1.6 Concluding Thoughts
― 終わりに ―

The Orbiter that carried the STS-107 crew to orbit 22 years after its first flight reflects the history of the Space Shuttle Program. When Columbia lifted off from Launch Complex 39-A at Kennedy Space Center on January 16, 2003, it su-perficially resembled the Orbiter that had first flown in 1981, and indeed many elements of its airframe dated back to its first flight. More than 44 percent of its tiles, and 41 of the 44 wing leading edge Reinforced Carbon-Carbon (RCC) panels were original equipment. But there were also many new systems in Columbia, from a modern "glass" cockpit to second-generation main engines.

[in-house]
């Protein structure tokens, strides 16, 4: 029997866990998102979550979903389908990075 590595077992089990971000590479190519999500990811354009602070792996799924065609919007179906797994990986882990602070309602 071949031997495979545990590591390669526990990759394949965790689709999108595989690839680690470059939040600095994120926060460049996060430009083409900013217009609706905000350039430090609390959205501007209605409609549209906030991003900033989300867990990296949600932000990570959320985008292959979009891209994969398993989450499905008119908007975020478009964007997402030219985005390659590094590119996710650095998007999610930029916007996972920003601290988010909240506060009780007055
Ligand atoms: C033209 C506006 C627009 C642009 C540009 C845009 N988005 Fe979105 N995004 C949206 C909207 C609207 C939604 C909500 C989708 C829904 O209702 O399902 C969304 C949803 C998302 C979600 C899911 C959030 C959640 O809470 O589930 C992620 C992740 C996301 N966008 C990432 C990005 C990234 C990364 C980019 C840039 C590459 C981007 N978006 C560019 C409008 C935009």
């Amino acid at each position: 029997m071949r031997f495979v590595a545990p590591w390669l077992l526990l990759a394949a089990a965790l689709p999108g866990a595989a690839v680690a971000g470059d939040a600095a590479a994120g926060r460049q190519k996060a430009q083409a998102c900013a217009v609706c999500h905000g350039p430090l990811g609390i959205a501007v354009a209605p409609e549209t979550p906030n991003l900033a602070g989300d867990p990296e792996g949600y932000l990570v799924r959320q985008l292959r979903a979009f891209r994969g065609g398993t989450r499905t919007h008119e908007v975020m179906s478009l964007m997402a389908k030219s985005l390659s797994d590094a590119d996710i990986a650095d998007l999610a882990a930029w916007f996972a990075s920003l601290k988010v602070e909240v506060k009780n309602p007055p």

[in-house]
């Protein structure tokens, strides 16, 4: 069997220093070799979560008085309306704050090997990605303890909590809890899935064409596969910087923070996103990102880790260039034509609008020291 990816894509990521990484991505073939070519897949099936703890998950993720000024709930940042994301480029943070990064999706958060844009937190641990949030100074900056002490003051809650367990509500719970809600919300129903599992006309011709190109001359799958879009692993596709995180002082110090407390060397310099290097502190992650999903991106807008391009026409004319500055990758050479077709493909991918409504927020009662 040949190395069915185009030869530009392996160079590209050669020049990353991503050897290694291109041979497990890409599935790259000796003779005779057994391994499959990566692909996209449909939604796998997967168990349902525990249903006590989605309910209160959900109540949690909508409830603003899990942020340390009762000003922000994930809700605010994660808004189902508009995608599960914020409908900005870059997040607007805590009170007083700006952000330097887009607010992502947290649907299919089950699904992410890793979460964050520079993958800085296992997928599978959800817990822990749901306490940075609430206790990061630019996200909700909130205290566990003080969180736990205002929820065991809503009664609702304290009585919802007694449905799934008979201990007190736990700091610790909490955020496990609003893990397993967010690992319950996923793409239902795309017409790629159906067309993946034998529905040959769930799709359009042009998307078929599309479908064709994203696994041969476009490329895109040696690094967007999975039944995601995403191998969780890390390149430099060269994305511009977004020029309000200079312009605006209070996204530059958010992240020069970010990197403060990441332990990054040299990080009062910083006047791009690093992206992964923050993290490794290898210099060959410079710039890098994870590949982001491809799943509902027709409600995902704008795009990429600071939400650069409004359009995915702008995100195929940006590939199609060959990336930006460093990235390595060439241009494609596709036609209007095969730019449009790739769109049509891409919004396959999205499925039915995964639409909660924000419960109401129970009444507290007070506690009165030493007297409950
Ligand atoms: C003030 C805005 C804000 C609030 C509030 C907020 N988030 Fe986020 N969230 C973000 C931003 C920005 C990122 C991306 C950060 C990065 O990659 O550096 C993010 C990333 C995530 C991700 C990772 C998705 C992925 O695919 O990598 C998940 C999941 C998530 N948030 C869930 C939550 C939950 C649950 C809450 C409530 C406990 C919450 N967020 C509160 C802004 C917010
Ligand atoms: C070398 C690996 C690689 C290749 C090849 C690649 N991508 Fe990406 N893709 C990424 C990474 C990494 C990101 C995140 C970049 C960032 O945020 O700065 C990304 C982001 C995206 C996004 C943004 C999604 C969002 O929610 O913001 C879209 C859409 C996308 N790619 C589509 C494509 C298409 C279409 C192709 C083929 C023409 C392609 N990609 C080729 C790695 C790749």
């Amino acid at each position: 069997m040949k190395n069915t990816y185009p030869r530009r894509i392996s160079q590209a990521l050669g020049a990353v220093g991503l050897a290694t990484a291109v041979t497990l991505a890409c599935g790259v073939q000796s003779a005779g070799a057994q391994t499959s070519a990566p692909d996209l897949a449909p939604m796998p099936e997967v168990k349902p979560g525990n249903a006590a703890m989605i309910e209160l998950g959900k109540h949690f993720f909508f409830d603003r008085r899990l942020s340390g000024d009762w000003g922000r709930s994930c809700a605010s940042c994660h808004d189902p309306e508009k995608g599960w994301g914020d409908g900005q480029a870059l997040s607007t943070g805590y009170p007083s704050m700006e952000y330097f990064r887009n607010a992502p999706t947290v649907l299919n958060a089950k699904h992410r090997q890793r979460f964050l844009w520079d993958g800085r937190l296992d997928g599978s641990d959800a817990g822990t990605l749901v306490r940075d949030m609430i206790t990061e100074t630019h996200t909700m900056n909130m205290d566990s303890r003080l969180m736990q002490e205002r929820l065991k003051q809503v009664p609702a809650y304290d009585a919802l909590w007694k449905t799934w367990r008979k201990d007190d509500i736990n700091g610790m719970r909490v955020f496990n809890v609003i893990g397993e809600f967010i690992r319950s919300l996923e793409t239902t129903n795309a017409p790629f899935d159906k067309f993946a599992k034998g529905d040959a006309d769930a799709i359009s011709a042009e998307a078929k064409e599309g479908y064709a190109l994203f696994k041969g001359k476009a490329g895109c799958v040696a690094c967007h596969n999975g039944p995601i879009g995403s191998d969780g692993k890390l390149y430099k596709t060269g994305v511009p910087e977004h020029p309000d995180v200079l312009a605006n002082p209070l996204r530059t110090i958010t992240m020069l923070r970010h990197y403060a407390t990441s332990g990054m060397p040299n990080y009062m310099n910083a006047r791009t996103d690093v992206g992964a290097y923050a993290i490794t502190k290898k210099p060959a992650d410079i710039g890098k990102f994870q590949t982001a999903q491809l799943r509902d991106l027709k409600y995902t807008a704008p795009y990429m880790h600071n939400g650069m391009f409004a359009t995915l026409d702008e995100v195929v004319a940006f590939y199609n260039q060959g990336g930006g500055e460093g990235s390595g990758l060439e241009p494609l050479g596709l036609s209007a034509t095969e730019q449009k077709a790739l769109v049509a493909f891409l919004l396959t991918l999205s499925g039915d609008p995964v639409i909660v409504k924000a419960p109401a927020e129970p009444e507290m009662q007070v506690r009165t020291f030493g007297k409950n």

Although an engineering marvel that enables a wide-variety of on-orbit operations, including the assembly of the Inter-national Space Station, the Shuttle has few of the mission capabilities that NASA originally promised. It cannot be launched on demand, does not recoup its costs, no longer carries national security payloads, and is not cost-effective enough, nor allowed by law, to carry commercial satellites. Despite efforts to improve its safety, the Shuttle remains a complex and risky system that remains central to U.S. ambi-tions in space. Columbias failure to return home is a harsh reminder that the Space Shuttle is a developmental vehicle that operates not in routine flight but in the realm of danger-ous exploration.